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Georgia Child Visitation Laws

When the parents separate, they must face several legal issues including child custody determinations. The custody agreement also addresses visitation issues or "parenting time," the term that Georgia uses to refer to the time that a child spends with the non-custodial parent. Because visitation is considered a related issue, the court will use the same legal standard that it uses to make custody determinations: In Georgia, this is the "best interests of the child" test.

Acknowledgement of Legitimation

For married couples, a husband is the presumptive father. However, if the father isn't married to the child's mother, he must establish paternity prior to obtaining any visitation or custody rights. This is true even if he's listed on the birth certificate. The father must go through the process of making the child legitimate either by signing a legitimation acknowledgment or via a court action. During the legitimation process, the father can request custody, visitation, and/or child support.

Georgia Child Visitation Laws Overview

Although it's preferable to consult with an attorney for complex cases, an overview written in minimalist language rather than legal jargon can assist in comprehending how the law works regarding child visitation in Georgia. See the chart below for helpful information including links to the relevant statutes.



  • Section 19-9-3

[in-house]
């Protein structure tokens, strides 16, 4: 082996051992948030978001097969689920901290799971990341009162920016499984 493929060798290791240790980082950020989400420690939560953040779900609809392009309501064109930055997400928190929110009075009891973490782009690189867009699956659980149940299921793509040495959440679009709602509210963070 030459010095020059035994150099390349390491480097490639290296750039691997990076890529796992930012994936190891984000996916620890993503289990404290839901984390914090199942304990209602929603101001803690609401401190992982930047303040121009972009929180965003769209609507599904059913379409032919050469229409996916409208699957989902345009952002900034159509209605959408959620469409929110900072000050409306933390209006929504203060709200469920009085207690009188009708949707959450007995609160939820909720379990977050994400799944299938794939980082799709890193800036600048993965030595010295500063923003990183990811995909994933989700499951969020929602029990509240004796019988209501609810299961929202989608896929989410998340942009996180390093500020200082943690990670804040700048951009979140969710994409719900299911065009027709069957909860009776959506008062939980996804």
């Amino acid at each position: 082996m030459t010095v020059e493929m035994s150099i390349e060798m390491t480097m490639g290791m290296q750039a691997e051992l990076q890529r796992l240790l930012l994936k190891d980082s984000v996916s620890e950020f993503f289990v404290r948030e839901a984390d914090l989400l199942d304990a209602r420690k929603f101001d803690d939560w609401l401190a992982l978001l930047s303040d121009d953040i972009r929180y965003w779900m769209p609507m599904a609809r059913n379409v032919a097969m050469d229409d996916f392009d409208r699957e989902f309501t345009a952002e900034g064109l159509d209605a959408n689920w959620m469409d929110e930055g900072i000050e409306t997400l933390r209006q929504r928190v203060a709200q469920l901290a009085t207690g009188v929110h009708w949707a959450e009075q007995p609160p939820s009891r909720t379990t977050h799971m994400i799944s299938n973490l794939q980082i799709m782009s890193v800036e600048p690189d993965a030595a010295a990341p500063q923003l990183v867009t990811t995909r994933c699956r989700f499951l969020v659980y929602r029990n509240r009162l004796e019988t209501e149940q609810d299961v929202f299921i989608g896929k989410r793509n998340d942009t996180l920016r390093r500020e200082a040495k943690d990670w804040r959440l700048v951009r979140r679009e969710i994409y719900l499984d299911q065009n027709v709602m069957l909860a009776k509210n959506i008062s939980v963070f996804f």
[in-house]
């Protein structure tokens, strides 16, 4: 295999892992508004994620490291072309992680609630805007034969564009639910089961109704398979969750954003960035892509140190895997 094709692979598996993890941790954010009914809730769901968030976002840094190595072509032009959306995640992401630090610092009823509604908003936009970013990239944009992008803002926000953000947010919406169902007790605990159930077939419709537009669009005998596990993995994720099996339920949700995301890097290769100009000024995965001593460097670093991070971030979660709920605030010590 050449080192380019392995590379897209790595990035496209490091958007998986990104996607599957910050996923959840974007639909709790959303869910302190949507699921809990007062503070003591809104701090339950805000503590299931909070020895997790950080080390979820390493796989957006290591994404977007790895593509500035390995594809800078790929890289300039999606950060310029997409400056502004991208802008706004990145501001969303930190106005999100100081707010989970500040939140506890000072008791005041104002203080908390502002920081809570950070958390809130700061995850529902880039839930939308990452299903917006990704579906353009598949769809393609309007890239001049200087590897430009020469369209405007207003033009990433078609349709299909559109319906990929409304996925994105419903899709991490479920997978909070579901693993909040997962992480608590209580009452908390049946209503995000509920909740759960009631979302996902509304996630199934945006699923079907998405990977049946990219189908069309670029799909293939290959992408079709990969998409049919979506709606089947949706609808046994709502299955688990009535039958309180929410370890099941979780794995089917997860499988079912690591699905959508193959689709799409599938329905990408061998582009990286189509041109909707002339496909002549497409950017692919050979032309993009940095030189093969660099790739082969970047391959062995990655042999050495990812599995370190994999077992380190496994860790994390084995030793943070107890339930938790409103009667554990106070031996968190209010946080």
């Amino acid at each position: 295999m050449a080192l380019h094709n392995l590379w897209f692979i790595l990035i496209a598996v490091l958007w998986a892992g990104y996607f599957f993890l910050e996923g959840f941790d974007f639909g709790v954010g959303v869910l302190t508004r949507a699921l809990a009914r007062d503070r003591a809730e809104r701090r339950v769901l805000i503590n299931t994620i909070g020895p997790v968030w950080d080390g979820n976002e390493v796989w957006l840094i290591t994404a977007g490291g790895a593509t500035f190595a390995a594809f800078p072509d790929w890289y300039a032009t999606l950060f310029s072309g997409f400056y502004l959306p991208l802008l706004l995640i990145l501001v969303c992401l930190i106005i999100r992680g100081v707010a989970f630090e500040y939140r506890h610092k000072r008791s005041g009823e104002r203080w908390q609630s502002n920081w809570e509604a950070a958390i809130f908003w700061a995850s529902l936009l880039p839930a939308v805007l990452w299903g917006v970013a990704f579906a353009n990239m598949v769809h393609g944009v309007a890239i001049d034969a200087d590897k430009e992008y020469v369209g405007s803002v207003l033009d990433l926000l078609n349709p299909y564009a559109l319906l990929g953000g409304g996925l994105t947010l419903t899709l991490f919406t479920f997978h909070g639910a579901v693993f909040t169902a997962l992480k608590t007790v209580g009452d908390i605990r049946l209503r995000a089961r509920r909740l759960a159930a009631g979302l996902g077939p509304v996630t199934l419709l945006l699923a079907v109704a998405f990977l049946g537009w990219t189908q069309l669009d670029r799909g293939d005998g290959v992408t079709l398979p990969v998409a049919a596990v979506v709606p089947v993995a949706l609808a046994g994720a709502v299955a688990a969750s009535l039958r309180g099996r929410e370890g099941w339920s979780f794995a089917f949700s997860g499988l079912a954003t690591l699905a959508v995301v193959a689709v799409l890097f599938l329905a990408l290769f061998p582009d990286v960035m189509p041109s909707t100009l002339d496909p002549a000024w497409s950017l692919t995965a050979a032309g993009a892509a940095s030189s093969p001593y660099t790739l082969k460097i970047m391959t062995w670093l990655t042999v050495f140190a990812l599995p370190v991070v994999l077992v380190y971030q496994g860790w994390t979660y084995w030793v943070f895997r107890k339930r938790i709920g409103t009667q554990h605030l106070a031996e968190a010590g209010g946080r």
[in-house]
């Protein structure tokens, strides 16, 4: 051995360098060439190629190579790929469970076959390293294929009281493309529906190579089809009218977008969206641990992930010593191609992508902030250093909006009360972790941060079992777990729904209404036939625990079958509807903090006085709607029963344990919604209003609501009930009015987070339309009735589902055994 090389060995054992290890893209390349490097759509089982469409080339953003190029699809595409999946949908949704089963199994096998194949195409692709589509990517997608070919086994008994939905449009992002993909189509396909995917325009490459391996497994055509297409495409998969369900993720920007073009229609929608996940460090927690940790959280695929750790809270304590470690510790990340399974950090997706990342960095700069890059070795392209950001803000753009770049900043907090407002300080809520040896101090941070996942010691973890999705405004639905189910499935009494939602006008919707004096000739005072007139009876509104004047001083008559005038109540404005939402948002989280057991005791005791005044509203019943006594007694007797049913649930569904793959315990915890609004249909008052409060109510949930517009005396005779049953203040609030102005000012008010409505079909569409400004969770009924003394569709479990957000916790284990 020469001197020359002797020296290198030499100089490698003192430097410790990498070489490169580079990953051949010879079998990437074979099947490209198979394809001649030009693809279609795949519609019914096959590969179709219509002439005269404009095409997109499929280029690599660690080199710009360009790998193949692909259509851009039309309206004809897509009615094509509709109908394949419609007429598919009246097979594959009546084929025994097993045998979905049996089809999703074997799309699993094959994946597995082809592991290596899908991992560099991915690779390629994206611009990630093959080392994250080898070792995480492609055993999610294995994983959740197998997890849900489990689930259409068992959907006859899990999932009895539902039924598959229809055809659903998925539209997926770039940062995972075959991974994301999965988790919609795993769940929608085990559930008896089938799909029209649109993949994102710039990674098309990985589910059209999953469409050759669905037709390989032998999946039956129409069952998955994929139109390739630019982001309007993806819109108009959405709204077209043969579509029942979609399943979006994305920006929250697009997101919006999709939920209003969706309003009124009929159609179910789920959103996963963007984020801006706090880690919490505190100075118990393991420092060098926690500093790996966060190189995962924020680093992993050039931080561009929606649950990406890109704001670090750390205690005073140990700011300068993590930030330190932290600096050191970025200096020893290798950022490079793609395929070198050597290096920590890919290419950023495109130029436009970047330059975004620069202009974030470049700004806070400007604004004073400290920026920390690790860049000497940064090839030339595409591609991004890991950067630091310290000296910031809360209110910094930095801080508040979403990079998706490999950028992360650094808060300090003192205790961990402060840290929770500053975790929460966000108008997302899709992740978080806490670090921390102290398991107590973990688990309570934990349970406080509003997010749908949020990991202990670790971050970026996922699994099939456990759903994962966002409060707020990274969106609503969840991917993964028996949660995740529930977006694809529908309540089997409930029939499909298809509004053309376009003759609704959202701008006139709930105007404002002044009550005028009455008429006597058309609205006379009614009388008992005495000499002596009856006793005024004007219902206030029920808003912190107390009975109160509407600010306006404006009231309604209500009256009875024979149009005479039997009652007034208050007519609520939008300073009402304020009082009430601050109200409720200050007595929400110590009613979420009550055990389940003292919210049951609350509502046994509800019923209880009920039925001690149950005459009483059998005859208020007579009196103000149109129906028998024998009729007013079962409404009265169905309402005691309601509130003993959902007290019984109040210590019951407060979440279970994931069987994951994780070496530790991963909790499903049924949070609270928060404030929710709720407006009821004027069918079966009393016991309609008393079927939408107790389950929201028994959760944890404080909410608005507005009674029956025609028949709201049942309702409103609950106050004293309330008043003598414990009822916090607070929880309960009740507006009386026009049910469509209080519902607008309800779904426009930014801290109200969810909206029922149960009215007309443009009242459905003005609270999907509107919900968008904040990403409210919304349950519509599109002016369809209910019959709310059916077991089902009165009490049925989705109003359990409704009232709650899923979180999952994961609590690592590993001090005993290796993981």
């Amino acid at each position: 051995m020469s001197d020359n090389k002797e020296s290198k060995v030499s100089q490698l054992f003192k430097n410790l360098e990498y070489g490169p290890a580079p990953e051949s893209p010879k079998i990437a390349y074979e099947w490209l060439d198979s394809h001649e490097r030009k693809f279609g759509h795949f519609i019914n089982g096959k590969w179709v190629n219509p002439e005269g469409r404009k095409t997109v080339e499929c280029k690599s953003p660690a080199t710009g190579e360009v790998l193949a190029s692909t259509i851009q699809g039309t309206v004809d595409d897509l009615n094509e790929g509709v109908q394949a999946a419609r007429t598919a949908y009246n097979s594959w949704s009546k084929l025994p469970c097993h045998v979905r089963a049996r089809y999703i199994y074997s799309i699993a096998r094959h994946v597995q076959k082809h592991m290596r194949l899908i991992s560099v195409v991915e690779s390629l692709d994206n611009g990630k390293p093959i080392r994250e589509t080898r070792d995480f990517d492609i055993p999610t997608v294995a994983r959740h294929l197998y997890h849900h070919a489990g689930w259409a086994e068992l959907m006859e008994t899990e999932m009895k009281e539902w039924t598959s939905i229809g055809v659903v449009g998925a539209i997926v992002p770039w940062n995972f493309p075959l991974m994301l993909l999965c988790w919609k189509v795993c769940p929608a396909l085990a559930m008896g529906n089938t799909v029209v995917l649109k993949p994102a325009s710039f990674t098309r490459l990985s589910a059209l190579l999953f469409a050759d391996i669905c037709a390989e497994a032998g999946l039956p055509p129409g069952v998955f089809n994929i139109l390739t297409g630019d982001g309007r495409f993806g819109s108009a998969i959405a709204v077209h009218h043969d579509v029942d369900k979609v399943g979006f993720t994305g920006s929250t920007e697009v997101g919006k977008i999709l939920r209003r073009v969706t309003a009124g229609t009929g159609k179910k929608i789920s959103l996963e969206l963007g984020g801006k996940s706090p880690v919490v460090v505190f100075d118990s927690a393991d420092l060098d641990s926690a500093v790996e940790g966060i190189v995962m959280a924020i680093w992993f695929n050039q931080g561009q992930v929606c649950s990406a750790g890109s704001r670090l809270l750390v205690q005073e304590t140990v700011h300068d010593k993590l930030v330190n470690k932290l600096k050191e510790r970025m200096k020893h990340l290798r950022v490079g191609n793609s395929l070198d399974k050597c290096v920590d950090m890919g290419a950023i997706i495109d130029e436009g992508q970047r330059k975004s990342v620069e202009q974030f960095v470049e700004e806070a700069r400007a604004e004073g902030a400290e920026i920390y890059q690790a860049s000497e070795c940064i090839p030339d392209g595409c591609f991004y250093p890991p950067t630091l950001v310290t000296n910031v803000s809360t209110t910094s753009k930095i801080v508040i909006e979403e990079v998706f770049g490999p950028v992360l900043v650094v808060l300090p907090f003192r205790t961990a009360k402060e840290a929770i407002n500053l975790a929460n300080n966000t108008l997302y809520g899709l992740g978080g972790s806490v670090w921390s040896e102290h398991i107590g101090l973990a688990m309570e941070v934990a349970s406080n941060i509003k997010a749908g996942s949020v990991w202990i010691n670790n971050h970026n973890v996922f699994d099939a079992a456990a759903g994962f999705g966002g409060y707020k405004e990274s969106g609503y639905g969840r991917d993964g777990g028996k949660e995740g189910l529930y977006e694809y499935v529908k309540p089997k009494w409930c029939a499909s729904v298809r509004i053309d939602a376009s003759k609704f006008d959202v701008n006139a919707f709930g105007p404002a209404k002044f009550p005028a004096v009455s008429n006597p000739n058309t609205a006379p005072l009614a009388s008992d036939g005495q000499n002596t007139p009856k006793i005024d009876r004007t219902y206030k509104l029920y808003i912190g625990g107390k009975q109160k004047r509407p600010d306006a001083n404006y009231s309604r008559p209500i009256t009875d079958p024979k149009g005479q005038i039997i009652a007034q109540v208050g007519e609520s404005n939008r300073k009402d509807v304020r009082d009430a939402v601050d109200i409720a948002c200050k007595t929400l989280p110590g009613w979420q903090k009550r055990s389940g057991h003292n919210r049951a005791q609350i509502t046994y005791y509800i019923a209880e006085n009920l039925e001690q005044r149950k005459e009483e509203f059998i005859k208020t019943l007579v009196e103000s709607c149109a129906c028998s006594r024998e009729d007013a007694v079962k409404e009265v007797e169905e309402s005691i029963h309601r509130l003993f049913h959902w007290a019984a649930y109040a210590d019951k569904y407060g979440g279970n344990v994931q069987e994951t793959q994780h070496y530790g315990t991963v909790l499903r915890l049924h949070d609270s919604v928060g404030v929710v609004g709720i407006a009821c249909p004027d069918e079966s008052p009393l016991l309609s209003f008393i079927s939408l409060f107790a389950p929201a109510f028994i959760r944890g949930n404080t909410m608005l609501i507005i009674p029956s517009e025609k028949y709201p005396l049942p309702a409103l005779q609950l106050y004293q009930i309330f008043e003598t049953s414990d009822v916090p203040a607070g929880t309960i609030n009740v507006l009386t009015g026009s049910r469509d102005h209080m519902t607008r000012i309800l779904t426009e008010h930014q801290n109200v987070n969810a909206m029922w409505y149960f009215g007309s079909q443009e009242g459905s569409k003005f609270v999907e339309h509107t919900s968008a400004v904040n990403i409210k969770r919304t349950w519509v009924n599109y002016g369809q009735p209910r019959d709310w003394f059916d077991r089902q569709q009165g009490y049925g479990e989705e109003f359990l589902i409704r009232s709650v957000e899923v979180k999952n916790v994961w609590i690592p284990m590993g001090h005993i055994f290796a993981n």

• Section 19-9-7
  • Section 19-9-20 (Georgia Child Custody Intrastate Jurisdiction Act of 1978)


Parenting Plans


The visitation schedule establishes when the child will spend time with the non-custodial parent. Georgia encourages parents to arrive at a mutual understanding. The agreement can be set forth in a parenting plan as part of a final settlement if the parties are divorcing, or as a separate agreement for non-married parents. However, if the parties can't agree, then the court will impose a specific visitation schedule.

Determining Visitation Rights

Unsupervised visits: The non-custodial parent spends time with the child without the mandated presence of another person. Most cases fall into this category.

Supervised visits: The non-custodial parent spends time with the child with the presence of another person (another relative or household member, or third party social service agency). If the non-custodial parent has "committed one or more acts involving family violence," then the court may order supervised visitation.

Alternatives to Supervised Visitations:

  • Child exchange in a protected setting
  • Non-custodial parent must complete a certified family violence intervention program
  • Non-custodial must abstain from alcohol and/or drugs before and during visits
  • Restricting visits to daytime

Grandparent Visitation Rights

Georgia recognizes grandparent visitation rights. Grandparents may request visitation by initiating their own proceedings or they can join/intervene as a party to an existing action.

Note: State laws are always subject to change through the passage of new legislation, rulings in the higher courts (including federal decisions), ballot initiatives, and other means. While we strive to provide the most current information available, please consult an attorney or conduct your own legal research to verify the state law(s) you are researching.

Georgia Child Visitation Laws: Related Resources

Find a Georgia Attorney for Your Child Visitation Needs

If you're dealing with child visitation issues, make sure that you understand the laws and how they'll affect the welfare of your child. Find a Georgia attorney familiar with custody and visitation issues who can work toward achieving the best situation for you and your child.

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